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[TCML] RF Grounding
Hi all :)
A bunch of people here are getting ready to rehash RF grounding techniques etc... This is an area I feel qualified to comment on.
You can take an ungrounded Tesla coil, place it on a concrete or earthen floor and it will operate just fine. You may toast some wire at the base, arcing will remove the energy, the coil will operate and spark from the discharge terminal just fine. Depending on the construction of the coil, you may, or may not, notice any visible performance variations in the discharge. You can ground a coil with a tiny thin wire, same thing, except arcing from the bottom turns will be prevented.
I noticed a post awhile back where someone stated the coilbld documents are dated and require revision. I stand on that work, as is, still today. I would not change a thing. I clearly stated in the text "these instructions are designed to
produce a highly efficient RF resonator with exceptional electrical strength at the lowest possible cost." You are of course perfectly free to alter, change, experiment, spend additional money, or time, with any design or modification you choose. I would be the last person to offer any resistance to people who want to do things differently.
My understanding of resonator functions is pretty clear. A standard 1/4 wave Tesla coil with a grounded base has a very complex wave form. A coil never ceases to ring electrically, even when the power is off... They are documented radio technology and they are always processing some signal, be it stray EMF, induction from some nearby power source, even cosmic ray impacts will excite them (try explaining this to a patent attorney who insists they can only operate with pulsitile output in a spark gap excited circuit). If you don't believe me, test it with a sensitive scope and a capacitive pickup (like a strip of aluminum foil wrapped as a partial, unshorted, turn around the coil. Connect the strip to a scope and slide it up and down along the length)... There is always signal there, always.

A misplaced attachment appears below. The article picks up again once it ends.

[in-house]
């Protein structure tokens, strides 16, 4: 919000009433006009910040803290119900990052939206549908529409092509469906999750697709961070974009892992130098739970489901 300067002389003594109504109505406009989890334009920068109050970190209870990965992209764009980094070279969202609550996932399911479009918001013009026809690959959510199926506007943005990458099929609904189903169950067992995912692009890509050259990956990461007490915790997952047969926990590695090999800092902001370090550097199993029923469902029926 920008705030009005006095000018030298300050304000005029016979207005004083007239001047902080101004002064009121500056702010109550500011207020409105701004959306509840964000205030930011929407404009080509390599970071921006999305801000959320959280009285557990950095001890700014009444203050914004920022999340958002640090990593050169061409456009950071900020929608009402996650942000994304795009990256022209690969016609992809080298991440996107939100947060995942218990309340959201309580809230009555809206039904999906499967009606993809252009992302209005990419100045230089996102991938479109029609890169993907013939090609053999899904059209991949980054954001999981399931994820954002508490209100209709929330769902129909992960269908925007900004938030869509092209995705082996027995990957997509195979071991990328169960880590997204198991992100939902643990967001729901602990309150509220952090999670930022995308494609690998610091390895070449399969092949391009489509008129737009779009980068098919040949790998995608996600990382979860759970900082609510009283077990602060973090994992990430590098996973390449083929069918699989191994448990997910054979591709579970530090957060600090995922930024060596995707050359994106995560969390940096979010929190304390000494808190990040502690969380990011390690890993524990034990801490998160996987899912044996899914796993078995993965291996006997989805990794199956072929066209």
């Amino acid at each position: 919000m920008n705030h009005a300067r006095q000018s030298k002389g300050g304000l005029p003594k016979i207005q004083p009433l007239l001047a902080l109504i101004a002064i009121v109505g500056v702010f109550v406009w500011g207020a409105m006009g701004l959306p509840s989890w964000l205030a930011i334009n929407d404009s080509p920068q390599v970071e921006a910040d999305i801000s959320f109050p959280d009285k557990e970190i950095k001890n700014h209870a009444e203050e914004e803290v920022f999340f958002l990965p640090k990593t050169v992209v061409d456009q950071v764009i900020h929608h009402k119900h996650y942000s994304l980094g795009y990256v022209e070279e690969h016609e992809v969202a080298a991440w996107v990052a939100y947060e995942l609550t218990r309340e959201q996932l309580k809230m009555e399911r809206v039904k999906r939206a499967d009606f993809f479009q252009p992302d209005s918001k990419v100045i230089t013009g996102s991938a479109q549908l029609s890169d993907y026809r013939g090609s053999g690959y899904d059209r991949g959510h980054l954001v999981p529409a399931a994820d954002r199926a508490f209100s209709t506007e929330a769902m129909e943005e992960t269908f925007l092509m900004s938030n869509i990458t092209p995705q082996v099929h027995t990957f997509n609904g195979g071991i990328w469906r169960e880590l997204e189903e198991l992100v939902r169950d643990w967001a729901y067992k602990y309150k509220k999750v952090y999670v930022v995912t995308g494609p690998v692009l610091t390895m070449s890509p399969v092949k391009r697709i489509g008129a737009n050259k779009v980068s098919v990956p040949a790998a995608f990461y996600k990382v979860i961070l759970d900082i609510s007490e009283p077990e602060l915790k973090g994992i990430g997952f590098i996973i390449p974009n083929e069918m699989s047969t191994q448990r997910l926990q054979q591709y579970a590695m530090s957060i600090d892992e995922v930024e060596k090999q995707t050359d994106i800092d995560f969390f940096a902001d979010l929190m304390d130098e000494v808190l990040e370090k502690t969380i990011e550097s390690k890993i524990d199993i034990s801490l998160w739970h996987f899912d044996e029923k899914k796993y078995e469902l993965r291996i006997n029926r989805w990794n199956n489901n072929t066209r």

When the tank circuit fires, the coil is pulsed. In 1/4 wave Tesla resonators the pulse causes the coil to respond with a current spike at the base. The continous output (averaged by something like an RF ammeter or visually indicated with a low pressure tube placed in series with the ground) is what you are accustomed to seeing/understanding... But the current spikes are simply enormous. Huge.
It is because of these spikes, and a nearly instantaneous impedance function that is associated with these spikes, that I prodded people to install heavy RF grounding systems. 50% of the energy processed by a Tesla coil is current which must be efficiently removed from the base of the coil in order to achieve optimum performance. This current is continous, it never stops, and traces of it can be detected in a coil even with the power off. In the waveform of that current, there is a train of current spikes when it is excited by a tank circuit... Very, very, heavy current, which spikes for just a microsecond or two. It will flow out and disperse no matter what... If there is no easy, clean, low impedance path for this current, the voltage at the base of the coil will rise as the 1/4 wave current function at the base of the coil will shift away, up into the winding. The voltage will continue to rise at the end of the coil until the impedance at the base matches the impedance of the output path and energy is permitted to escape.